In the first quarter of 2020, the industry recorded a sharp decline in performance, according to McKinsey. But it recovered quickly to post a nine-month trailing pooled net internal rate of return (IRR) of 10.6 percent through September 30. On a pooled basis, PE has produced a 14.3 percent annualised return over the trailing 10-year period, beating the S&P 500 return of 13.8 percent by 50 basis points.

Notably, all other private markets asset classes posted negative returns over the same period. Infrastructure and private debt with 1.3 percent and 2.1 percent returns respectively came closer to breaking even. However, closed-end real estate and natural resources – at 4.2 percent and 16.7 percent – faced more challenging return environments.

“The long-term performance of PE remains strong,” observes Preqin in its 2021 report. It adds that while it is too early to gauge the full impact of the pandemic, buoyant stock markets, the resumption of economic growth and prolonged low interest rates augur well for future performance.

The inspiring returns are encouraging yield-hungry institutional investors and high-net-worth individuals to continue directing resources to PEs. Last year, 66 percent of institutional investors like pension funds and insurance companies invested in PE, up from 57 percent in 2016.

The World Bank headquarters, Washington, DCThe World Bank headquarters, Washington, DC

Emerging unscathed
The resilience of PE has been momentous. Across the globe, COVID-19 has caused devastating damages on the private sector. Despite the Covid-inflicted disruptions, PE-backed private companies have fared relatively well and are emerging somewhat unscathed. A key reason has been the ‘all hands on deck’ attitude of fund managers who were instrumental in supporting companies during the difficult months of the pandemic. Entrenching the principles of ESG and impact investment is a key factor in propelling the PE industry to the centre stage of economic development. The PE industry acknowledges the world is facing threats on all fronts. These threats, which cut across climate change, environmental pollution, bad governance, and corruption to name a few, are even more pronounced in emerging and developing nations.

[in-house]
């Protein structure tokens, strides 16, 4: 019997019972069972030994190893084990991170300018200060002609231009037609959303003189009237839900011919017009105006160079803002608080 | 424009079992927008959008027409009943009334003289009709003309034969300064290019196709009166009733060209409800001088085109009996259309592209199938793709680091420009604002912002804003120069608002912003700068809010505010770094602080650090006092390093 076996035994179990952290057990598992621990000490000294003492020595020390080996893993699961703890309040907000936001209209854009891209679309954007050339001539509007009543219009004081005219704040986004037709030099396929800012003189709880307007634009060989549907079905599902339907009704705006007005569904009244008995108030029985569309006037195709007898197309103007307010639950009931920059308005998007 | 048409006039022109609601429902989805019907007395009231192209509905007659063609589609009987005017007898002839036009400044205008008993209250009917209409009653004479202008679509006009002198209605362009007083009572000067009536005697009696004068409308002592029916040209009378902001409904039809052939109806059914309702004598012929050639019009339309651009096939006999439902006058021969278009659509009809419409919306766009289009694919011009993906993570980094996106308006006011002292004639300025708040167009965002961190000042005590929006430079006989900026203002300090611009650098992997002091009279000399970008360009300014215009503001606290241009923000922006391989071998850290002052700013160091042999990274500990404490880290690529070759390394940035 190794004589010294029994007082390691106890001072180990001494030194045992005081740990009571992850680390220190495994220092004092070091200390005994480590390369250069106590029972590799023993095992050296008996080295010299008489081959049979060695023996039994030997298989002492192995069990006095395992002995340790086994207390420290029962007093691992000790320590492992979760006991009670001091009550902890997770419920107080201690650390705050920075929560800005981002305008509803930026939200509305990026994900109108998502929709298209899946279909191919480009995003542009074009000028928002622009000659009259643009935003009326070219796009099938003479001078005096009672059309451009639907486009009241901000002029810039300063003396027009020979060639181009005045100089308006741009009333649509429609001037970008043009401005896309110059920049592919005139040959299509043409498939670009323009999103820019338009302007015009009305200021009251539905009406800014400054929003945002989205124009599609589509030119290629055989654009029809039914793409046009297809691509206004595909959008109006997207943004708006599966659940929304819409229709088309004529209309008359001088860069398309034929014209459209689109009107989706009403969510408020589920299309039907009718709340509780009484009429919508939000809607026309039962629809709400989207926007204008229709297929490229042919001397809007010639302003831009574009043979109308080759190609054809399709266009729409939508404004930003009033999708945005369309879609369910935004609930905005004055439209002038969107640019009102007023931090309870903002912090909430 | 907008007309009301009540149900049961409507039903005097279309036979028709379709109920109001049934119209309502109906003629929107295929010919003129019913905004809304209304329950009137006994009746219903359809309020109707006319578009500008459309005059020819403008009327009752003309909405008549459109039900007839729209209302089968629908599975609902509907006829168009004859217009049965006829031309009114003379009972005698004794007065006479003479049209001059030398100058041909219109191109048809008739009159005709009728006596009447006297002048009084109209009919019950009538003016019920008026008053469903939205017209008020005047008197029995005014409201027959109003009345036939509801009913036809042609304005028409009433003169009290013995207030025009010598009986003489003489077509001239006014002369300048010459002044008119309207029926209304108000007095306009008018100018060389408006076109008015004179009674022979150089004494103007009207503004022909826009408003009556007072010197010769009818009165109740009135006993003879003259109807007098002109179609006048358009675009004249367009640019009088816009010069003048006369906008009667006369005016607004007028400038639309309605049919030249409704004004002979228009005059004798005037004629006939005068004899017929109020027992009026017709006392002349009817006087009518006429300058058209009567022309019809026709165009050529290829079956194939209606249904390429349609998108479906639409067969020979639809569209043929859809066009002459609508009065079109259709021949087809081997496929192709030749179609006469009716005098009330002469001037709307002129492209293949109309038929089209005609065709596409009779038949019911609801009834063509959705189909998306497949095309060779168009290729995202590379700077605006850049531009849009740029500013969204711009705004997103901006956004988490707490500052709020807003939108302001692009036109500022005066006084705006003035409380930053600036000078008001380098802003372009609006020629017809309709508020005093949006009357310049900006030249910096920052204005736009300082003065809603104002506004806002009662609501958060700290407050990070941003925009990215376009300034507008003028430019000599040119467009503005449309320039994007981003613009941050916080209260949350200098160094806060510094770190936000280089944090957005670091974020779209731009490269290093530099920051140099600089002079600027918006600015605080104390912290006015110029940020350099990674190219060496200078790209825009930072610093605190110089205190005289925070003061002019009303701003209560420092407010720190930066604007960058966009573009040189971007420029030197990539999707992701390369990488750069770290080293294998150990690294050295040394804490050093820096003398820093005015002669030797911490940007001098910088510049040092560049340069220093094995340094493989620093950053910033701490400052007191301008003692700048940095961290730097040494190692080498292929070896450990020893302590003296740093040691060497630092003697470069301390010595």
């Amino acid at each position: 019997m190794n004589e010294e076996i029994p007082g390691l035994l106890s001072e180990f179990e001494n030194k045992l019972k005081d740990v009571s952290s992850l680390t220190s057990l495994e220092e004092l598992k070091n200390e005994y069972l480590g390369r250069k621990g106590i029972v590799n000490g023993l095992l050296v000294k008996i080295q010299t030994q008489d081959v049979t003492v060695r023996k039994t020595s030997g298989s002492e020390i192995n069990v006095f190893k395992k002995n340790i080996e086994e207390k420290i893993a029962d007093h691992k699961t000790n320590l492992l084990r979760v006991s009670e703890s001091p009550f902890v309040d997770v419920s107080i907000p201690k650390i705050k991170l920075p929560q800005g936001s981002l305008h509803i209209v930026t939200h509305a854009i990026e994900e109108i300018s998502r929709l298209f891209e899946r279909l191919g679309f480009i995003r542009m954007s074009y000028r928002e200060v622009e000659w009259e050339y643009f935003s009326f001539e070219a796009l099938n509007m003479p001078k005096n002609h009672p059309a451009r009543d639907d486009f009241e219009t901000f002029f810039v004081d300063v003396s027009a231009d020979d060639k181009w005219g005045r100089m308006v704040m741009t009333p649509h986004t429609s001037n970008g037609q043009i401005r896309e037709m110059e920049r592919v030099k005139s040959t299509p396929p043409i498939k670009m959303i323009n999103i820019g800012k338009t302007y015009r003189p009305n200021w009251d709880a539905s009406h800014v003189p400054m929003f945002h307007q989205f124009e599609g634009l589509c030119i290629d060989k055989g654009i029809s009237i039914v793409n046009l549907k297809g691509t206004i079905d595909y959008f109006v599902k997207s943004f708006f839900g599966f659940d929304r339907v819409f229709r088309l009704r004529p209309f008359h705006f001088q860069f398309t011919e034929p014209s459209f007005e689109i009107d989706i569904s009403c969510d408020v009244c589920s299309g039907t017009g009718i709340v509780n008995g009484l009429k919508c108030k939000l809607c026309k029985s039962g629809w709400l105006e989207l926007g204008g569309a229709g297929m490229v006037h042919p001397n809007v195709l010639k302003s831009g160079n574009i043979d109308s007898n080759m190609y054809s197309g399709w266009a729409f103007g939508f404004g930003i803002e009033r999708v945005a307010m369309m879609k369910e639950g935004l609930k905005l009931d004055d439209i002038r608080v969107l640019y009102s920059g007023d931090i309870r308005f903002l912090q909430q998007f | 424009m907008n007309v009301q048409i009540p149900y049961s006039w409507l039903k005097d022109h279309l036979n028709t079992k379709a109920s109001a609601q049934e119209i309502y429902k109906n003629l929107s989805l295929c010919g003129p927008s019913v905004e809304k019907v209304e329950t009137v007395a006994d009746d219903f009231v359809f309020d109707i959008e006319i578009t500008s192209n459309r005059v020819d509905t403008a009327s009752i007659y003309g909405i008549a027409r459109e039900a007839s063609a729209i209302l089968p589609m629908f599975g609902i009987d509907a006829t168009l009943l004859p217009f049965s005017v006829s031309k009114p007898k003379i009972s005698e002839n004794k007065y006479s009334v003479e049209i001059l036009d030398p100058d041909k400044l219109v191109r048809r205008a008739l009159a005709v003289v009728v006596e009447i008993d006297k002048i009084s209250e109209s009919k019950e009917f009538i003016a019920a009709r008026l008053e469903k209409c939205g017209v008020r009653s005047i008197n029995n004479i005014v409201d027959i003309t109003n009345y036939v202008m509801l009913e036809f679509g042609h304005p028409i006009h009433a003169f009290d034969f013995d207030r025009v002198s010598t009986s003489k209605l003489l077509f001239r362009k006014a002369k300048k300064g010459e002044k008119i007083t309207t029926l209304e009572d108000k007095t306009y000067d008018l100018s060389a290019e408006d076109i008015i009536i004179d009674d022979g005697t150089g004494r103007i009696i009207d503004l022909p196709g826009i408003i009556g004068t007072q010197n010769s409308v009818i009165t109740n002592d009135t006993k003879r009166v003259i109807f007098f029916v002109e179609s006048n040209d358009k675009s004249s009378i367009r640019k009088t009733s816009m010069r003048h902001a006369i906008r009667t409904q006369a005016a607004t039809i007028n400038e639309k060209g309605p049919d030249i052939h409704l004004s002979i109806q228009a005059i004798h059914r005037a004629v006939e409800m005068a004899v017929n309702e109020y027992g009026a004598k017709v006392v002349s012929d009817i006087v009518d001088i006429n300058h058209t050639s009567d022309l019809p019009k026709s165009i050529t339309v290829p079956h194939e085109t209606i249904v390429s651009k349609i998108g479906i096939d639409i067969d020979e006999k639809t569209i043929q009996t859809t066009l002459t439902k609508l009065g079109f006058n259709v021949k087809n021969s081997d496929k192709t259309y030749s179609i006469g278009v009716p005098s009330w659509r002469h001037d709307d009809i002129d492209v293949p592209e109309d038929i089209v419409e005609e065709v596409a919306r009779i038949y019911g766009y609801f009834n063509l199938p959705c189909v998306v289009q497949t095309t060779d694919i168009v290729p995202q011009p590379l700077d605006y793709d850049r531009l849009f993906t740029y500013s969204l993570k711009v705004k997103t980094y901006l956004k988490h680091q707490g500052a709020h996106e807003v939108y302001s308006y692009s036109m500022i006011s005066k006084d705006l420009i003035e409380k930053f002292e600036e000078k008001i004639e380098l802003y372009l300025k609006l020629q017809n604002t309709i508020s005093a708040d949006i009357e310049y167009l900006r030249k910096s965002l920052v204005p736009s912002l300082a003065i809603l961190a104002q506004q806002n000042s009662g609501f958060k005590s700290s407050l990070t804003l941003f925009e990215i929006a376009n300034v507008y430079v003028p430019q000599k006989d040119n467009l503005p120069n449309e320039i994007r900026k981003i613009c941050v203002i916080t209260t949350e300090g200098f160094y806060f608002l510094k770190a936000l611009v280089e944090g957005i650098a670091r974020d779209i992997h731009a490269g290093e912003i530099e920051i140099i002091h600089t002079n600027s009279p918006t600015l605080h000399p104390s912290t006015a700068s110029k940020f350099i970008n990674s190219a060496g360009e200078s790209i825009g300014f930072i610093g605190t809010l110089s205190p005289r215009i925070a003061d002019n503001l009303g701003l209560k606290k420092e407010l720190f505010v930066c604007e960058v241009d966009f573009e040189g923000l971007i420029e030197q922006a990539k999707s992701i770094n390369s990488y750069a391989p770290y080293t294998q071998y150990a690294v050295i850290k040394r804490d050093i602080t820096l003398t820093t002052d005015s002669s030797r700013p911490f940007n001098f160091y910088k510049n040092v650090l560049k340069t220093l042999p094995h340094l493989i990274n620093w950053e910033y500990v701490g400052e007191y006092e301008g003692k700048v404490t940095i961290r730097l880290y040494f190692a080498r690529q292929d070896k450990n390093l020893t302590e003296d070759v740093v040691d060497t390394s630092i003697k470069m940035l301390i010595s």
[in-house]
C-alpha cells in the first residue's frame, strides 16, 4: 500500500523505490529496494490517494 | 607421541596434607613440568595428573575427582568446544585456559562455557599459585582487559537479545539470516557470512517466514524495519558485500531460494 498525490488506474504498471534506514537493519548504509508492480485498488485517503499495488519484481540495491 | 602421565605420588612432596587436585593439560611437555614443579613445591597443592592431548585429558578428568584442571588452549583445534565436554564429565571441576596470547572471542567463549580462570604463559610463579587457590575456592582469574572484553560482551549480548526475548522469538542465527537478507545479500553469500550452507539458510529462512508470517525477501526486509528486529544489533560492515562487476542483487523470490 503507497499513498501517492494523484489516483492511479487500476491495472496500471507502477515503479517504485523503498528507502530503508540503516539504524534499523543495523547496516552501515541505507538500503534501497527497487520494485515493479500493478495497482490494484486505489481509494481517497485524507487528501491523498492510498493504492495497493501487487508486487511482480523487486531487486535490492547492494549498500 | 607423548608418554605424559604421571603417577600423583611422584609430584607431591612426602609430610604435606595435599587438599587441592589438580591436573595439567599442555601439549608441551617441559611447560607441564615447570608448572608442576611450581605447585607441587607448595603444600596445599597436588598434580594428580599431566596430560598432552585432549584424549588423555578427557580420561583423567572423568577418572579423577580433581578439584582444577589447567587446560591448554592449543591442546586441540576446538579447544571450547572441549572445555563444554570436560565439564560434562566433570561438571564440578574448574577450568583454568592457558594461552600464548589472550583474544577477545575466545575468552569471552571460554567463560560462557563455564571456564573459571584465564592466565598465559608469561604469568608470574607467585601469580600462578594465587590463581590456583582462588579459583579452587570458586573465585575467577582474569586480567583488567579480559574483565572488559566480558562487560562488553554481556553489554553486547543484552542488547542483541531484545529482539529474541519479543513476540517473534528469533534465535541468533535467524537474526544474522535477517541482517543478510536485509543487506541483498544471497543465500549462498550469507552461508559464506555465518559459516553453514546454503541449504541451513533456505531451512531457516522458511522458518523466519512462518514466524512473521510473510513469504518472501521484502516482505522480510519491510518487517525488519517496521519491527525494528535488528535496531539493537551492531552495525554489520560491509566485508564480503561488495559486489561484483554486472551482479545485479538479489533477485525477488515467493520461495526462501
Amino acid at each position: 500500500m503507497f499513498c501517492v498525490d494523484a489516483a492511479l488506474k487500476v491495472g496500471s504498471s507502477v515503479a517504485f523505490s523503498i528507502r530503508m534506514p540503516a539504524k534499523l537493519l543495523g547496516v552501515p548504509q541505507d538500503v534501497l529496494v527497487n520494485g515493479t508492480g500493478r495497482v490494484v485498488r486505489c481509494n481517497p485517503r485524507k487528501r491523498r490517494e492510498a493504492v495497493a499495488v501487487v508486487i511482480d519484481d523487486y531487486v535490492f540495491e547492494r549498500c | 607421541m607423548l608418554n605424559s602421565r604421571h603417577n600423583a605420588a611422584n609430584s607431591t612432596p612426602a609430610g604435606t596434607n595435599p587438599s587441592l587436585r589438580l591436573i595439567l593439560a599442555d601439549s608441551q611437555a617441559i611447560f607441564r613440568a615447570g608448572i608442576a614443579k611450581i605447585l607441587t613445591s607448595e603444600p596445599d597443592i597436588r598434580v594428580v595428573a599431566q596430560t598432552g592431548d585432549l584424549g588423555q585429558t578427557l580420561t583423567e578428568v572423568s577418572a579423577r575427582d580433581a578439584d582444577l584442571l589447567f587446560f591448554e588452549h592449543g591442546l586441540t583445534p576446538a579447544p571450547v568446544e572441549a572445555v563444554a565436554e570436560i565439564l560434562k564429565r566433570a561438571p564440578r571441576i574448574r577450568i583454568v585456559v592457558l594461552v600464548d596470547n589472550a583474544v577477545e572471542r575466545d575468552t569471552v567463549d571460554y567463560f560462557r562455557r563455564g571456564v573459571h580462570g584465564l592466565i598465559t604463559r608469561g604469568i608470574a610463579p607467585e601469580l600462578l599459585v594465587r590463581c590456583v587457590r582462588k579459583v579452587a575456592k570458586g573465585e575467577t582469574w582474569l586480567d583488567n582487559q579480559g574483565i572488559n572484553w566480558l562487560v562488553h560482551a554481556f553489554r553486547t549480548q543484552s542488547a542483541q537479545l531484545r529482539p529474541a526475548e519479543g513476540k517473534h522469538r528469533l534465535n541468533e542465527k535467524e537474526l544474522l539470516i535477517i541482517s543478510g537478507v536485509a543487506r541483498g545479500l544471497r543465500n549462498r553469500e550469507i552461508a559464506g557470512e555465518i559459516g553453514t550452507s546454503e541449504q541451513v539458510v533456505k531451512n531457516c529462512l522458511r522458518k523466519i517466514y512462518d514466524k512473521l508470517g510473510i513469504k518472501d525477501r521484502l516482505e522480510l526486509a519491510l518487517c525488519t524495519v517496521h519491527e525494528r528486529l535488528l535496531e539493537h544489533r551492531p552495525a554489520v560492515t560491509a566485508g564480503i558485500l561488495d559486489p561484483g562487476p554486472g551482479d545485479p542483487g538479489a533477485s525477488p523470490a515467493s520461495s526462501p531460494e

In Africa, for instance, climate change is a major threat to human health and safety, food and water security and socio-economic development. At the current rate of global warming, the continent is on the verge of losing up to 15 percent of GDP by 2030 according to the Economic Commission for Africa. The PE industry is determined to be a champion of sustainable development.

The headquarters of management consulting firm, Bain & Company, BostonThe headquarters of management consulting firm, Bain & Company, Boston

In this respect, PE firms have avoided investing in polluters like fossil fuels, mines and sections of the manufacturing sector. Besides, good governance and transparency are basic requirements in private companies in which PE firms invest. This explains why more investors are actively incorporating ESG into their due diligence processes and investment committee decision-making. Blackstone, for instance, is leading on this front. Last year it announced that its next step in ESG is reducing emissions in new acquisitions by 15 percent.

“There has been increasing awareness that investments need to take account of ESG risks and in our experience investments that do so generate better financial returns,” explains Mwangi. He adds that as more PE investors embrace investing for impact, it will be a win-win for all because financial returns will be generated while taking care of the greater good by protecting the environment, generating jobs and reducing poverty.

Economic value
The PE industry has visibly demonstrated its ability to propel economic recovery and drive future growth in emerging and developing nations. Though still on a smaller scale, the changing dynamics point to the industry increasing its contributions substantially in the coming years.

As American billionaire investor Bill Ackman accurately observed, PE investors have proved they create a lot more economic value than they destroy.